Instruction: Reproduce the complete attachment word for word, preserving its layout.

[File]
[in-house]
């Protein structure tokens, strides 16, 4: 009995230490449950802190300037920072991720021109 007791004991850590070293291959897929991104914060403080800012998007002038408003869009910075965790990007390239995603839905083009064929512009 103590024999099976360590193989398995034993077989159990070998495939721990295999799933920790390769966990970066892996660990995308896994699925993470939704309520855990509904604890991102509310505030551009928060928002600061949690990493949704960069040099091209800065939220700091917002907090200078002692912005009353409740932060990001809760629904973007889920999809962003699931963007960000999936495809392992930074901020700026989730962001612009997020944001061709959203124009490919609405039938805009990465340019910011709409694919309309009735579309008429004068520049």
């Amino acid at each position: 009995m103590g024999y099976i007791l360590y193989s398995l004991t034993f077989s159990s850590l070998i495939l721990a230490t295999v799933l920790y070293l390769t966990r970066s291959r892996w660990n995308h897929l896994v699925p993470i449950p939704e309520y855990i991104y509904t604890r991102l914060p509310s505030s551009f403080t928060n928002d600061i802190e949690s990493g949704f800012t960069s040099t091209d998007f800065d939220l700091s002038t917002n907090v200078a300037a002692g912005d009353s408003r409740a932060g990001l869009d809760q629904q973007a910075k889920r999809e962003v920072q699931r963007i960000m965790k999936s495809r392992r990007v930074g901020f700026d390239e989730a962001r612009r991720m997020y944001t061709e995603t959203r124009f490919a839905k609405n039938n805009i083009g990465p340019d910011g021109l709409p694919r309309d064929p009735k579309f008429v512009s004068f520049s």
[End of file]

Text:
[in-house]
């Protein structure tokens, strides 16, 4: 009995230490449950802190300037920072991720021109 007791004991850590070293291959897929991104914060403080800012998007002038408003869009910075965790990007390239995603839905083009064929512009 103590024999099976360590193989398995034993077989159990070998495939721990295999799933920790390769966990970066892996660990995308896994699925993470939704309520855990509904604890991102509310505030551009928060928002600061949690990493949704960069040099091209800065939220700091917002907090200078002692912005009353409740932060990001809760629904973007889920999809962003699931963007960000999936495809392992930074901020700026989730962001612009997020944001061709959203124009490919609405039938805009990465340019910011709409694919309309009735579309008429004068520049």
């Amino acid at each position: 009995m103590g024999y099976i007791l360590y193989s398995l004991t034993f077989s159990s850590l070998i495939l721990a230490t295999v799933l920790y070293l390769t966990r970066s291959r892996w660990n995308h897929l896994v699925p993470i449950p939704e309520y855990i991104y509904t604890r991102l914060p509310s505030s551009f403080t928060n928002d600061i802190e949690s990493g949704f800012t960069s040099t091209d998007f800065d939220l700091s002038t917002n907090v200078a300037a002692g912005d009353s408003r409740a932060g990001l869009d809760q629904q973007a910075k889920r999809e962003v920072q699931r963007i960000m965790k999936s495809r392992r990007v930074g901020f700026d390239e989730a962001r612009r991720m997020y944001t061709e995603t959203r124009f490919a839905k609405n039938n805009i083009g990465p340019d910011g021109l709409p694919r309309d064929p009735k579309f008429v512009s004068f520049s």